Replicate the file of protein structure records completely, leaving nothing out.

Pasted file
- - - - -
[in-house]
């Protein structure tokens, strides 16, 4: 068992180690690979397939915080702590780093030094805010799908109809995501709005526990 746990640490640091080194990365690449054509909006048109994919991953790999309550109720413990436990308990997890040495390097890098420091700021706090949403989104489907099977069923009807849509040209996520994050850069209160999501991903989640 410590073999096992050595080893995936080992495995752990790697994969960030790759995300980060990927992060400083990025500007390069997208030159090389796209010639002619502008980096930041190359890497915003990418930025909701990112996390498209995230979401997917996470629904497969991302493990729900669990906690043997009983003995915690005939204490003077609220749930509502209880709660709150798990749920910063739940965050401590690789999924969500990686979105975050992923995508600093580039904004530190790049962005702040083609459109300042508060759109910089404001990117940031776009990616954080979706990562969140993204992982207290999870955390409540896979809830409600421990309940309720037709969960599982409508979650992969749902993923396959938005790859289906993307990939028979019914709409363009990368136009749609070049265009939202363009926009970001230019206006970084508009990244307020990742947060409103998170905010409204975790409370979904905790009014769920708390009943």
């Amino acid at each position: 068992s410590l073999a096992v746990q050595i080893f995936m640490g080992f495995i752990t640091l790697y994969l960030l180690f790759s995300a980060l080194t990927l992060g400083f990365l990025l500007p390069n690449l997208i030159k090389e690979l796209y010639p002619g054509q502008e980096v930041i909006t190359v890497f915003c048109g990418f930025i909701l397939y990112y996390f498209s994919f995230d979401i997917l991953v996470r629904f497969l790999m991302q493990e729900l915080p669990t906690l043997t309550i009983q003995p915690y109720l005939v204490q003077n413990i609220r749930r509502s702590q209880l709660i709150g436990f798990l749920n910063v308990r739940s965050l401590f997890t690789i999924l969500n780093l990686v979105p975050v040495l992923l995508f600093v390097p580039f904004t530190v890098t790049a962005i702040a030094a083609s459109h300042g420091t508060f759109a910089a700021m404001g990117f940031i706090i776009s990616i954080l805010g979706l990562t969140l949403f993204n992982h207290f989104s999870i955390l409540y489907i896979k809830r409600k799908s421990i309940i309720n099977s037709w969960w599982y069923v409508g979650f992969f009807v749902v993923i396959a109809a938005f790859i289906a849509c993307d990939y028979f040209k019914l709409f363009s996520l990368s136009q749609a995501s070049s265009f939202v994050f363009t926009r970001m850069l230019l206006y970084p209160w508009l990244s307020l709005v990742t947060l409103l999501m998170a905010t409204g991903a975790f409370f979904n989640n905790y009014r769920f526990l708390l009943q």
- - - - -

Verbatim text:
[in-house]
């Protein structure tokens, strides 16, 4: 068992180690690979397939915080702590780093030094805010799908109809995501709005526990 746990640490640091080194990365690449054509909006048109994919991953790999309550109720413990436990308990997890040495390097890098420091700021706090949403989104489907099977069923009807849509040209996520994050850069209160999501991903989640 410590073999096992050595080893995936080992495995752990790697994969960030790759995300980060990927992060400083990025500007390069997208030159090389796209010639002619502008980096930041190359890497915003990418930025909701990112996390498209995230979401997917996470629904497969991302493990729900669990906690043997009983003995915690005939204490003077609220749930509502209880709660709150798990749920910063739940965050401590690789999924969500990686979105975050992923995508600093580039904004530190790049962005702040083609459109300042508060759109910089404001990117940031776009990616954080979706990562969140993204992982207290999870955390409540896979809830409600421990309940309720037709969960599982409508979650992969749902993923396959938005790859289906993307990939028979019914709409363009990368136009749609070049265009939202363009926009970001230019206006970084508009990244307020990742947060409103998170905010409204975790409370979904905790009014769920708390009943």
């Amino acid at each position: 068992s410590l073999a096992v746990q050595i080893f995936m640490g080992f495995i752990t640091l790697y994969l960030l180690f790759s995300a980060l080194t990927l992060g400083f990365l990025l500007p390069n690449l997208i030159k090389e690979l796209y010639p002619g054509q502008e980096v930041i909006t190359v890497f915003c048109g990418f930025i909701l397939y990112y996390f498209s994919f995230d979401i997917l991953v996470r629904f497969l790999m991302q493990e729900l915080p669990t906690l043997t309550i009983q003995p915690y109720l005939v204490q003077n413990i609220r749930r509502s702590q209880l709660i709150g436990f798990l749920n910063v308990r739940s965050l401590f997890t690789i999924l969500n780093l990686v979105p975050v040495l992923l995508f600093v390097p580039f904004t530190v890098t790049a962005i702040a030094a083609s459109h300042g420091t508060f759109a910089a700021m404001g990117f940031i706090i776009s990616i954080l805010g979706l990562t969140l949403f993204n992982h207290f989104s999870i955390l409540y489907i896979k809830r409600k799908s421990i309940i309720n099977s037709w969960w599982y069923v409508g979650f992969f009807v749902v993923i396959a109809a938005f790859i289906a849509c993307d990939y028979f040209k019914l709409f363009s996520l990368s136009q749609a995501s070049s265009f939202v994050f363009t926009r970001m850069l230019l206006y970084p209160w508009l990244s307020l709005v990742t947060l409103l999501m998170a905010t409204g991903a975790f409370f979904n989640n905790y009014r769920f526990l708390l009943q």